Both Sides of the Moon. Which Pink Floyd is Better?
Since the dawn of time debate has raged as to the answer to that eternal question. Which is better? Pre or post-Dark Side of the Moon Pink Floyd?
Many have attempted to find the answer only to fall by the wayside, their search for the truth let down by ill-preparation. Head Full of Snow will do no such thing. Instead we will weigh up the pros and cons of each era with the pivotal album remaining off-limits (for the record, a decent enough album but, in my opinion, one that’s outrageously overrated). This way there should be no fear of falling on our collective swords, long before the battle has been won.
Pre-Dark Side of the Moon Floyd
Prior to The Dark Side of the Moon, Pink Floyd were one of Britain’s finest exponents of psychedelic rock… for all of two albums. These were 1967′s Piper at the Gates of Dawn and 1968′s A Saucerful of Secrets. The first, written largely by and featuring the vocals of Syd Barrett, lurches from acid space-rock freak-out tracks like ‘Interstellar Overdrive’, to the whimsical Barrettisms of classic toytown-psych, ‘The Gnome’. The second, recorded when Barrett was sinking deeper into acid-induced oblivion and featuring only one of his compositions, the spine-tingling, eerily uncomfortable ‘Jugband Blues‘, continues the psychedelic standard of the debut with the likes of ‘Set Controls for the Heart of the Sun’ and ‘Corporal Clegg’.
Following these first two releases, as well as non-album singles such as ‘Arnold Layne’, ‘See Emily Play’, ‘Apples and Oranges’ and ‘Julia Dream’, and, of course, the unceremonious expulsion of Syd Barrett, Pink Floyd’s ground became a little patchier.
More (a movie soundtrack) followed, with its mish-mash of styles and lack of cohesion, after which Pink Floyd began their drift towards The Dark Side of the Moon and a more “traditional” prog rock sound, which would see Roger Waters pretty much take the reins as Floyd’s creative force, whilst David Gilmour settled in as the lead vocalist. Ummagumma, is perhaps the most disappointing release of this transitional period, which despite being home to the blissfully gentle pastoral-folk of ‘Grantchester Meadows’, is elsewhere pretentious and nigh-on unlistenable in equal turns.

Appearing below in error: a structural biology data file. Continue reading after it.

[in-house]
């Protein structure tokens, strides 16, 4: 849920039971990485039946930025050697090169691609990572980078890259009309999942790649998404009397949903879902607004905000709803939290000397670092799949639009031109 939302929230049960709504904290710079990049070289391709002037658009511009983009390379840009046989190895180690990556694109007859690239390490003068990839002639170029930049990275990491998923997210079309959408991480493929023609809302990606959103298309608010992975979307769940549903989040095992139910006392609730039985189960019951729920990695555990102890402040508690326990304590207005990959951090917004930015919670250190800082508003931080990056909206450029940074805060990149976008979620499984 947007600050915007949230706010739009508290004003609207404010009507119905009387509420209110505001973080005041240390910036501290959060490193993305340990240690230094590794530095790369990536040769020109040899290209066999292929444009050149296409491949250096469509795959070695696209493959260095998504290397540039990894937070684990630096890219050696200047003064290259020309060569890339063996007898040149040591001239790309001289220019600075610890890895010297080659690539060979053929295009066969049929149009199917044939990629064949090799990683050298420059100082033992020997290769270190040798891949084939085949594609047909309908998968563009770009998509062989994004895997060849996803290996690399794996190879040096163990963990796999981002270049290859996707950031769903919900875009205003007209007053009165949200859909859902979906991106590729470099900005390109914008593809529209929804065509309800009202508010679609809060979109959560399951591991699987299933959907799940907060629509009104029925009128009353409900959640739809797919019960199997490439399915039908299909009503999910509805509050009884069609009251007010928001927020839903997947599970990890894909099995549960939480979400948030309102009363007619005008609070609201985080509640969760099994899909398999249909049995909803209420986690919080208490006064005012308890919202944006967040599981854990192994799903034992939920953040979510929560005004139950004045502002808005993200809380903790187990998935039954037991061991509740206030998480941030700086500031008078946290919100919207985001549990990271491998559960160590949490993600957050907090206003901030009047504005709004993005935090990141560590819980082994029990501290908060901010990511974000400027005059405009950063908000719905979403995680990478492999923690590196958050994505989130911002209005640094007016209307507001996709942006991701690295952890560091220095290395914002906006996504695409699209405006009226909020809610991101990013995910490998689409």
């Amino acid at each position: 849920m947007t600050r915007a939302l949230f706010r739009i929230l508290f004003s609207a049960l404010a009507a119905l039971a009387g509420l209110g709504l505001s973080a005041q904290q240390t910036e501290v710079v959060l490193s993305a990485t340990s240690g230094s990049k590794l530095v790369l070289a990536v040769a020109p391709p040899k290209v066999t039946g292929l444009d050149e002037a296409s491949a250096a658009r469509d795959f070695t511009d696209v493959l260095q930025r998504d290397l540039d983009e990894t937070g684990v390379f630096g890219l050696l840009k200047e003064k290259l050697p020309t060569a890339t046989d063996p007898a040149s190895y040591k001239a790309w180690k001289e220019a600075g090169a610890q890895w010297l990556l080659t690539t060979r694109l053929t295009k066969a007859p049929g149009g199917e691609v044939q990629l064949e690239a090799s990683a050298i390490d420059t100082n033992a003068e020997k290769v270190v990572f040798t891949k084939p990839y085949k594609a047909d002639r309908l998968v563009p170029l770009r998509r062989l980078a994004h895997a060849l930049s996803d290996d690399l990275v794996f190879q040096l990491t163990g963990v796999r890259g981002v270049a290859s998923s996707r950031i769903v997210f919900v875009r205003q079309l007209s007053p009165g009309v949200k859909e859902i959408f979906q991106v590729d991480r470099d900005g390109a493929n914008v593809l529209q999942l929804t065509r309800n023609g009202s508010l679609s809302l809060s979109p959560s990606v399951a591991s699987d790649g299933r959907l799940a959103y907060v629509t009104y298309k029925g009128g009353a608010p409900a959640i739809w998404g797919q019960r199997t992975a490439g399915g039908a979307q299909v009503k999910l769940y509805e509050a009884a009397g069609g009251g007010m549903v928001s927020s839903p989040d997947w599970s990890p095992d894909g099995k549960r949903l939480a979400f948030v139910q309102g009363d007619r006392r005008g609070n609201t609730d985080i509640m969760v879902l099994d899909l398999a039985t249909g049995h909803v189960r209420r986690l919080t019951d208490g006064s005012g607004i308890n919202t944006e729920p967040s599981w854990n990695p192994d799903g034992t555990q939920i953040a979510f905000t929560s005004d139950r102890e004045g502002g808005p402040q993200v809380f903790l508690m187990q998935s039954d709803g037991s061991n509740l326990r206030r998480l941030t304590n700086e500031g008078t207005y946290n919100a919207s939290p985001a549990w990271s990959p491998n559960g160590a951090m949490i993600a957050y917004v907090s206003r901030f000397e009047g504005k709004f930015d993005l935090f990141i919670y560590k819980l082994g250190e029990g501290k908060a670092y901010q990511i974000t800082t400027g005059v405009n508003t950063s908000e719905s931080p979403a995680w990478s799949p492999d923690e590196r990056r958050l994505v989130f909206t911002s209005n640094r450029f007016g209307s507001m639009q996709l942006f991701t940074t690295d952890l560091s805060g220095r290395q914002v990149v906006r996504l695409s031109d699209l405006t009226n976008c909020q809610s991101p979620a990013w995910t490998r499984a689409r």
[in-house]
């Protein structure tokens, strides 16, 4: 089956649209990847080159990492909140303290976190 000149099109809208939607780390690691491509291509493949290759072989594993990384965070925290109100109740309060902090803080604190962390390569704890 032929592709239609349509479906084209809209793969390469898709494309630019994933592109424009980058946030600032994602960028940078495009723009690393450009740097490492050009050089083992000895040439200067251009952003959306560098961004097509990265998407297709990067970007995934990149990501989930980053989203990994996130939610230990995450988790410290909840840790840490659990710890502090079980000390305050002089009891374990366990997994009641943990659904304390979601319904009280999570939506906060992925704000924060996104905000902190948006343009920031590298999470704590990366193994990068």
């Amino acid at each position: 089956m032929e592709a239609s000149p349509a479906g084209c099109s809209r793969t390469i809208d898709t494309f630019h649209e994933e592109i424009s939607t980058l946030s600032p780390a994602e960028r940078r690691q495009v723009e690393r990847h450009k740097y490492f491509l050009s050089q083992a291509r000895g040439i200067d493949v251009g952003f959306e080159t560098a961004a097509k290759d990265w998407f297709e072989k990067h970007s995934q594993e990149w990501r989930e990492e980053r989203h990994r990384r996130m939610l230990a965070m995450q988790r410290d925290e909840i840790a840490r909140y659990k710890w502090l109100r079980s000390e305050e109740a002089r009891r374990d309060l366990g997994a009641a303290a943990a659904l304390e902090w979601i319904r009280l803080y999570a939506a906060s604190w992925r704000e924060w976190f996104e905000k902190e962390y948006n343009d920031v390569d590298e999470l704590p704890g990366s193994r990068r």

Atom Heart Mother continues the push to separate Pink Floyd from its psychedelic past, but it’s not until 1971′s Meddle that the pointers for The Dark Side of the Moon really fall into place, with the 23 minute ‘Echoes’ sounding, for all intents, like a dry run for parts of the eternally-celebrated Pink Floyd axle. With another film soundtrack in the bag in the shape of 1972′s Obscured by Clouds, 1973 arrived and the Floyd changed.
Post-Dark Side of the Moon Floyd
The first release following The Dark Side of the Moon was 1975′s Wish You Were Here, an album that not only eclipses its predecessor in terms of greatness, but also sees Pink Floyd back at their best following the dumping of Syd Barrett. Superior psychedelia had finally given way to superior progressive rock.
With the songs ‘Shine On You Crazy Diamond (Parts I- IX) and the title track, it puts Pink Floyd back at the top of their profession. The fact the album is about Barrett also provides a fitting, if belated and slightly hypocritical tribute from his former cohorts. An eerie moment that has since passed into rock folklore occurred during its recording and can be read about here.
Animals in 1977 maintained a standard, but despite its undoubted proggishness with just the three main songs, the lengthy ‘Dogs’, ‘Pigs (Three Different Ones)’ – including a commendable dig at anti-freedom campaigner and professional busy-body, Mary Whitehouse – and ‘Sheep’, it couldn’t hold a candle to Wish You Were Here.
This was followed in 1979 by The Wall, the Floyd album that even newborn babies have heard of, thanks in no small part to the ubiquitous single ‘Another Brick in the Wall’. The lengthy concept album features quality tracks such as ‘Nobody Home’, ‘Comfortably Numb’, and ‘In the Flesh’, but “lengthy” is the operative word in this case, with too much filler wedged in between the killer, padding out the album’s story, somewhat unnecessarily. But nonetheless, it was the last decent album Pink Floyd recorded, as the onset of the 80s saw them polluted by the same disease that struck down any band whose roots were in the 60s but chose to continue recording beyond the 70s – that of trying to stay abreast of the new kids by embracing pop/rock.
Pink Floyd, in one shape or another, recorded three more albums before calling it a day with 1994′s The Division Bell, but these were as far from the psychedelic beginnings and prog rock fruitions as it was possible to get. Being as such, they don’t warrant inclusion in Head Full of Snow’s search for the better Floyd incarnation.
Despite a strong showing from Wish You Were Here, and a fair bit of fluff from before the days of The Dark Side of the Moon, it’s the earlier incarnation that takes the title. The psychedelic rock and sometime whimsy of the Barrett era beats the often laborious, and dare one say, sometime boring prog of The Dark Side of the Moon and beyond.
And so ends our quest. Take this answer with you and step forth into the world, a better person for it.
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